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Defend Together: A Conversation about Flu Vaccines and Pregnancy

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November 16, 2023 @ 3:00 pm - 3:20 pm EST

According to the Centers for Disease Control and Prevention (CDC), the burden of influenza (flu) in the United States is significant – leading to 26 million illnesses, 290,000 hospitalizations, and up to 19,000 deaths during the last flu season. Getting the flu during pregnancy increases the risk of developing serious illness, pregnancy complications, and hospitalization. Even at optimum health, changes in the body during pregnancy can increase the risk for severe illness in people who get the flu.

A survey of the 2021-2022 flu season found a decrease in vaccine coverage in pregnant women by 54% from the previous season. Vaccine hesitancy is contributing factor, with pregnant people reporting concerns about the safety risks of flu and other vaccines to the baby.

The Society for Women’s Health Research (SWHR) hosted an Instagram Live event with a Maternal-Fetal Medicine (MFM) expert to share educational information and discuss the benefits of the flu vaccine for women and their families, with a focus on pregnant populations.


Follow the conversation on Twitter at @SWHR and #SWHRtalksVaccines.

This event is free and open to the public.


November 16, 2023
3:00 pm - 3:20 pm EST
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This is took place on Instagram Live!

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Judette Louis, MPH, MD

Chair of the Department of OB/GYN, University of South Florida

Judette Louis, MPH, MD

Chair of the Department of OB/GYN, University of South Florida

Dr. Louis is the Chair of the Department of OB/GYN at University of South Florida. She has a joint faculty appointment in both the College of Public Health and the College of Medicine. A specialist in Maternal Fetal Medicine, Dr. Louis has been active in SMFM for many years. In addition to being Immediate Past President, she has served on the group’s board of directors, as representative for the Women’s Preventive Services Initiative Taskforce, on its publications committee. She also earned SMFM’s President’s Award for Research Excellence.

Her research in obstructive sleep apnea in pregnant women led to a career focused on maternal morbidity and mortality. Dr. Louis has authored numerous scientific articles and book chapters on sleep apnea and maternal morbidity/mortality. She also served as a member of SWHR’s Interdisciplinary Network on Sleep, which worked to bring attention to sleep health issues in women and enhance discussions between health care providers and patients to better address women’s sleep needs.

Through her work as a clinical leader for the Florida Perinatal Quality Collaborative, Dr. Louis has led statewide programs to improve management of obstetric emergencies in the state of Florida. She is passionate about making pregnancy safer for all women and in particular, improving maternal health across the lifespan.


Irene O. Aninye, PhD

Chief Science Officer, Society for Women's Health Research

Irene O. Aninye, PhD

Chief Science Officer, Society for Women's Health Research

Aninye envisions and directs dynamic science programs that increase awareness of and investment in women’s health and sex differences research. She identifies and recruits diverse stakeholders to participate in SWHR’s interdisciplinary science networks and channels their expertise to advance the goals of SWHR’s mission-focused programs.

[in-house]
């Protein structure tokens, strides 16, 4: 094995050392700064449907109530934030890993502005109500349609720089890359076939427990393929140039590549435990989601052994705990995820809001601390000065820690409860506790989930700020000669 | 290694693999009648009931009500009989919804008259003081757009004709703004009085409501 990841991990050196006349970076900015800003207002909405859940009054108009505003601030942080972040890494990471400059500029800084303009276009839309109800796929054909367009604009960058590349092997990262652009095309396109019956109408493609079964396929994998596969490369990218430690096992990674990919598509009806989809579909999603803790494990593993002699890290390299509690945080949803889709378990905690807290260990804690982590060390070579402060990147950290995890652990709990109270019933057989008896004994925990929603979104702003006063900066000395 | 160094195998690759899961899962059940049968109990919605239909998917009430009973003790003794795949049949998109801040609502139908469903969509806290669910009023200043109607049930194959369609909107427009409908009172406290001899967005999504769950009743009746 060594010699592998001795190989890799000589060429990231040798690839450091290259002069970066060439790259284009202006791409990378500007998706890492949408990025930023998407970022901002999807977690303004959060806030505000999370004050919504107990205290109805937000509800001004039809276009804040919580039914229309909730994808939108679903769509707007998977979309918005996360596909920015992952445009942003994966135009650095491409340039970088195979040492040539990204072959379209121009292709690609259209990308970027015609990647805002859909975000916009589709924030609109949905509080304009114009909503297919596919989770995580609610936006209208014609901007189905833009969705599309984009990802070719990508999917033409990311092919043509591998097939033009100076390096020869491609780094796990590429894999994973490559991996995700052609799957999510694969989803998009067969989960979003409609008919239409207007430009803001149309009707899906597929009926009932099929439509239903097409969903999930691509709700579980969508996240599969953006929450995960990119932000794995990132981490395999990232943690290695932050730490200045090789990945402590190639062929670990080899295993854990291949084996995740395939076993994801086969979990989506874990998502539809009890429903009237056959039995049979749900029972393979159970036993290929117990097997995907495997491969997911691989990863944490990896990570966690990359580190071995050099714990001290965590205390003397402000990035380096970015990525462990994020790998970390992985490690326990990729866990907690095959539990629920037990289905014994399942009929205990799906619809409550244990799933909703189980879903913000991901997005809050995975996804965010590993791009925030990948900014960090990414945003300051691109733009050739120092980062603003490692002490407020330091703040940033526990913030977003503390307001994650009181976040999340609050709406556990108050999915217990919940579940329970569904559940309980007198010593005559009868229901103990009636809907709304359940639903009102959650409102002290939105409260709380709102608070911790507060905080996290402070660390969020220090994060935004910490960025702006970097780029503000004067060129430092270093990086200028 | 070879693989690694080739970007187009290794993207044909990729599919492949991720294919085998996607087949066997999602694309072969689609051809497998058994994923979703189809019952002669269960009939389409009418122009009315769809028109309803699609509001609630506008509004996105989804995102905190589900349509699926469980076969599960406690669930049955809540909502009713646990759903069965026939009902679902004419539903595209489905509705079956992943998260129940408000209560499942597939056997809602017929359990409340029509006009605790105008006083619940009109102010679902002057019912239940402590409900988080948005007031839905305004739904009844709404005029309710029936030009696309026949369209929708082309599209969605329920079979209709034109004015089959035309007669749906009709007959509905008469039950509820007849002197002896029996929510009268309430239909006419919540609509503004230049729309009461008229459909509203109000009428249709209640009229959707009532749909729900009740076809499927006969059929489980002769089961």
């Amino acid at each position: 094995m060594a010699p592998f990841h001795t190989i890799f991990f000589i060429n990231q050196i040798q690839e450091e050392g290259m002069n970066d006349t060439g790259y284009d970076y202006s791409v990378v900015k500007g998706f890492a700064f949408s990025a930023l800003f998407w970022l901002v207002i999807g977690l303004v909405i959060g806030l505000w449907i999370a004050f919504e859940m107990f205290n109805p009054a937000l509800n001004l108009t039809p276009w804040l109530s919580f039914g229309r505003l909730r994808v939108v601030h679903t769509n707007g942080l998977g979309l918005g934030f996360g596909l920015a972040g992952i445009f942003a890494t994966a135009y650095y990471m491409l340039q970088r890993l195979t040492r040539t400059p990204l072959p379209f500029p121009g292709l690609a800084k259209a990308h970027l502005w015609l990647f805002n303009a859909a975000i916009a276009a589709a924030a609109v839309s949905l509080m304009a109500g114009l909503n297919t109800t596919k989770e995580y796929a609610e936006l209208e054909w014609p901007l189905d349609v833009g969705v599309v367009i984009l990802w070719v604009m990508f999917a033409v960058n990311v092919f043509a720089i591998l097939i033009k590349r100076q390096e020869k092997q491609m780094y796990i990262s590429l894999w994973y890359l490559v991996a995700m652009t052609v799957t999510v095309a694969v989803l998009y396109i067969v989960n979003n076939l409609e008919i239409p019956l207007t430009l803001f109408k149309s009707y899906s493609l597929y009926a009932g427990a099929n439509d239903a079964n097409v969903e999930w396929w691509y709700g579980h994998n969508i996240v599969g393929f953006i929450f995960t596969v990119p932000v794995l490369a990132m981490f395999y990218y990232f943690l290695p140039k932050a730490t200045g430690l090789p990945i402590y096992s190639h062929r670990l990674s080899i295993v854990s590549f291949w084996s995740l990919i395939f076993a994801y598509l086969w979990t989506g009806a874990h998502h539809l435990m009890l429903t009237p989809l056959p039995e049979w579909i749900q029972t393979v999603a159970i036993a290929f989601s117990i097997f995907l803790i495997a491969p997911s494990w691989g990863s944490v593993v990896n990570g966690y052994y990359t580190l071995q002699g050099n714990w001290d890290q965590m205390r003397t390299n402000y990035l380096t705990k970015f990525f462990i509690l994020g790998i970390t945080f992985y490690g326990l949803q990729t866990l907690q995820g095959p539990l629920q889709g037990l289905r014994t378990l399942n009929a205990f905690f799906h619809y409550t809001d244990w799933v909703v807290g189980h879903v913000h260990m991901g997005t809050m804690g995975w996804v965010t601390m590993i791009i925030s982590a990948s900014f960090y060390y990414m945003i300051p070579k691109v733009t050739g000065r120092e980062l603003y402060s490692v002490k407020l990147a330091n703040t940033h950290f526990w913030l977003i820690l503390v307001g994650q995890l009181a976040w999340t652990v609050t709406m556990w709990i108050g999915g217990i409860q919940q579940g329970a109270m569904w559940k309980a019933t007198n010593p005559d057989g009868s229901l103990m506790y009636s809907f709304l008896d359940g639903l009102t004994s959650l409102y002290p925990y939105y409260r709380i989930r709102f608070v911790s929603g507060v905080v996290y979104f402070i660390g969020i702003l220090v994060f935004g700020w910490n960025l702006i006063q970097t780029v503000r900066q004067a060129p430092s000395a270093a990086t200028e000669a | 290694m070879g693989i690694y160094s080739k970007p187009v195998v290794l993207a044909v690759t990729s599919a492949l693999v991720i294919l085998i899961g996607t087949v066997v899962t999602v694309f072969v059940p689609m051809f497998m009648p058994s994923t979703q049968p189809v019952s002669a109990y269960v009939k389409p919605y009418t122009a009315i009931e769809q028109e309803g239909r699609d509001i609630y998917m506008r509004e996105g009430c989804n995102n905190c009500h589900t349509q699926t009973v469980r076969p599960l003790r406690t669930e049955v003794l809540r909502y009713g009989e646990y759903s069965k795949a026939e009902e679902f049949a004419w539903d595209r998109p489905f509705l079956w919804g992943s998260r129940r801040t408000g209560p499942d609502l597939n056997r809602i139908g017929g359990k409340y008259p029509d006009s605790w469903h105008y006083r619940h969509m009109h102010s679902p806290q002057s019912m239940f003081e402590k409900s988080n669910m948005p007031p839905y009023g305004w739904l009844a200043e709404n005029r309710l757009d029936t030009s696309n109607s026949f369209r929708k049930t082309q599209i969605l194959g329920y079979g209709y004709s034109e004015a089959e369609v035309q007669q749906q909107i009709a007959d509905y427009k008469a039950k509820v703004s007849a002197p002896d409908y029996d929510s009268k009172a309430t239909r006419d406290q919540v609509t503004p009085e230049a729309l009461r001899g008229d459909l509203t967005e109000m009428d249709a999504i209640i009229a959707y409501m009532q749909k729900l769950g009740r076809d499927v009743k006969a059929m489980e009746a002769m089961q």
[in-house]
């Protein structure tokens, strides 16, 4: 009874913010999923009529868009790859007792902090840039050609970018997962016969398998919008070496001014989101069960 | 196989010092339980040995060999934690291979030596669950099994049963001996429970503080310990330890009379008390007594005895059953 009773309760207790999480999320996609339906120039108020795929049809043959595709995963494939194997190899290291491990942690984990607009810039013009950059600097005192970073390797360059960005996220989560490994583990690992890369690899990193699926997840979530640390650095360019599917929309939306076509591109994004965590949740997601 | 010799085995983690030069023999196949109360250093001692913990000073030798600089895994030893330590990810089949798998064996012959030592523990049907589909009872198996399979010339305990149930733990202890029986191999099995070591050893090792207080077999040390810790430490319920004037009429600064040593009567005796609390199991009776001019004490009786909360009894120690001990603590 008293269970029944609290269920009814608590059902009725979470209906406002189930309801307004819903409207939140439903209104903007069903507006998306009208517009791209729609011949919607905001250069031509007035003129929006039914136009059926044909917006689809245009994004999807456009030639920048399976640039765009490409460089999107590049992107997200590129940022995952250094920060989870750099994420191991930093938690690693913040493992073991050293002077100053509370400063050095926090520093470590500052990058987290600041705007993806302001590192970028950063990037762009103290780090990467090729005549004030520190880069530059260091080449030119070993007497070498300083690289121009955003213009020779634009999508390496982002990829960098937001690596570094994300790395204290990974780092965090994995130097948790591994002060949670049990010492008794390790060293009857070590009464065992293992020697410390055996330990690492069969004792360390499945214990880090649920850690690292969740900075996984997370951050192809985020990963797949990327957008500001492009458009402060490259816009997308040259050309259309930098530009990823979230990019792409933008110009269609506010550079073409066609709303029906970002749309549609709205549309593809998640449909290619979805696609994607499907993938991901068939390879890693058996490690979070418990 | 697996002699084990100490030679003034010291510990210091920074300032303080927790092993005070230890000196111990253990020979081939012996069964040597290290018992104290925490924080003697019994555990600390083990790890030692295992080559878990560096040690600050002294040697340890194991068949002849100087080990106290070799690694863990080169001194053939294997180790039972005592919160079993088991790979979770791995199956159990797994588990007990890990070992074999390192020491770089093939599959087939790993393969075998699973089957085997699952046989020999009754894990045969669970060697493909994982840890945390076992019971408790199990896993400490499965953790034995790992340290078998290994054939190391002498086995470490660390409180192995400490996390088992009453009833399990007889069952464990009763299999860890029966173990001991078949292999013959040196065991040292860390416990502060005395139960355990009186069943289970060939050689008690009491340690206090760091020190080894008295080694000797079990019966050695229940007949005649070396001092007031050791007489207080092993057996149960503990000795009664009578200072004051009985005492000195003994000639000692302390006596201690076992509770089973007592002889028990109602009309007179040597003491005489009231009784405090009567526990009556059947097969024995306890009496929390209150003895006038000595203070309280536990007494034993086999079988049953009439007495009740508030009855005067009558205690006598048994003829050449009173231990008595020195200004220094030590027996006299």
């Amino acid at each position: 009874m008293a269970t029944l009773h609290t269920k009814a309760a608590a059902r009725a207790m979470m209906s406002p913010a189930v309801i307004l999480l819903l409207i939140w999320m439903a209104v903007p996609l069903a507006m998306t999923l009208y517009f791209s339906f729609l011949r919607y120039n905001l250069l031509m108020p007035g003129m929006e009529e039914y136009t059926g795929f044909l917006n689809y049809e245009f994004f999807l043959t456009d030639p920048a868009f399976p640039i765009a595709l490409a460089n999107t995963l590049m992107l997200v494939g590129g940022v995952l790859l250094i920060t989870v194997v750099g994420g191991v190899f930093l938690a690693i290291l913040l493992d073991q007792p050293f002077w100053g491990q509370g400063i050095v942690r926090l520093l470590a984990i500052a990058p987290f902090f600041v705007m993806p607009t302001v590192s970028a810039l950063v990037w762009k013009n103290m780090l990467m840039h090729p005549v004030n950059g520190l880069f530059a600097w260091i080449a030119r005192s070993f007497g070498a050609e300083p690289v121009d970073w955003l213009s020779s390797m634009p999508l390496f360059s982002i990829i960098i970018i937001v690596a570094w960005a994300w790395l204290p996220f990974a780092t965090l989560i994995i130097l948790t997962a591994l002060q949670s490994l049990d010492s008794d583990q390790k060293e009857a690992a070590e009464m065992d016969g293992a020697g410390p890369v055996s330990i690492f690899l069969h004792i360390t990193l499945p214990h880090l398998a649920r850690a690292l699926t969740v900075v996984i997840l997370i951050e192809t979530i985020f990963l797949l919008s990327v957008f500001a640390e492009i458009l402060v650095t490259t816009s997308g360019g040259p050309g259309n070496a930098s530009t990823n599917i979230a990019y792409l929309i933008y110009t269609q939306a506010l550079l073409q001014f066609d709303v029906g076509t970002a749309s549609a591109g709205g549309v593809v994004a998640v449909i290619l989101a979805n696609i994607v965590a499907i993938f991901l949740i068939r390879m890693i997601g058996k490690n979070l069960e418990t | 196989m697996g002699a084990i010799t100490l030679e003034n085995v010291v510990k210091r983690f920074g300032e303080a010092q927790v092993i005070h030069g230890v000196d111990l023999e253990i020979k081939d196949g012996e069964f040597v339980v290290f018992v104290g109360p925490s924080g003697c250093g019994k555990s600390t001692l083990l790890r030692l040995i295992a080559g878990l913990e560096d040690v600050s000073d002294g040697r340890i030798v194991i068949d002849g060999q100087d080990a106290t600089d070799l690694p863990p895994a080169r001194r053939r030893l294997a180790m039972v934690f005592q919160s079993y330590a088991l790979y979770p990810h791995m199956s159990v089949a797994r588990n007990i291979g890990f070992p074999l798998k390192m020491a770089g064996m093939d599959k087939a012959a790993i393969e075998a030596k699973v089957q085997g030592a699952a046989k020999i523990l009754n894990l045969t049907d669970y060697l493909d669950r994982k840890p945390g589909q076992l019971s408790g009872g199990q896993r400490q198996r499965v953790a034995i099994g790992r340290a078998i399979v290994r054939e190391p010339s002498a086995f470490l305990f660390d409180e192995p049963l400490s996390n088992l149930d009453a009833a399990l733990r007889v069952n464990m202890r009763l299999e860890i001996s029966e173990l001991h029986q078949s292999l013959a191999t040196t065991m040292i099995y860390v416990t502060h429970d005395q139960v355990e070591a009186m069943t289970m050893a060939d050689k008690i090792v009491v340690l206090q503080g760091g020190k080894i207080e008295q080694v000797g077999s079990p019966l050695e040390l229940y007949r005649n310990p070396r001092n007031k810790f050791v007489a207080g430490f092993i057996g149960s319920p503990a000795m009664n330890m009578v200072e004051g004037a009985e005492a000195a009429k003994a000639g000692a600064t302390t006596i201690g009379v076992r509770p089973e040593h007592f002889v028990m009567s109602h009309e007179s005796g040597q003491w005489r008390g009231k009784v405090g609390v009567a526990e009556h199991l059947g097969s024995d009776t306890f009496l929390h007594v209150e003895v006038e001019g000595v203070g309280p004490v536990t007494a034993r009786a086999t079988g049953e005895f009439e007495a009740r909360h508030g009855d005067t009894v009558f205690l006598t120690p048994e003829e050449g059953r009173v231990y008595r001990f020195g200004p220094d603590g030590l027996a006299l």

Prior to joining SWHR, Aninye worked for the American Association for the Advancement of Science (AAAS) Research Competitiveness Program, where she led strategy teams to evaluate the progress and outcomes of multidisciplinary STEM research and training programs for university consortia. She also designed peer-review systems for externally organized competitions and facilitated workshops to build research capacity and competitiveness in the U.S. and abroad.

Aninye completed her PhD in molecular and integrative physiology at the University of Illinois at Urbana-Champaign, where her research focused on identifying and characterizing novel small molecule inhibitors of progesterone receptor action in breast cancer. As a postdoctoral fellow at Johns Hopkins University School of Medicine, she expanded her work in endocrinology and metabolism, studying thyroid hormone action in development and reproduction.

In addition to research, Aninye has dedicated her career to engaging the scientific community through academic service, outreach, and teaching. At the National Institutes of Health (NIH), she developed CEU courses in biotechnology and innovation for clinicians and basic researchers through the Foundation for Advanced Education in the Sciences (FAES@NIH). She was also a member of the biology faculty at Loyola University Maryland.

With a passion to diversify the face of STEM and increase the involvement of underrepresented groups in the sciences, she serves as a mentor and advisor to students and early-career scientists, and she has provided leadership on multiple educational program, career development, and award review committees at professional societies, universities, and community organizations.

A Washington, DC, native, Aninye attended the University of Maryland, Baltimore County (UMBC) as a Meyerhoff Scholar and holds a BS in biochemistry and molecular biology.


Support for this educational program has been provided by CSL Seqirus. SWHR maintains independence and editorial control over program development, content, and work products.

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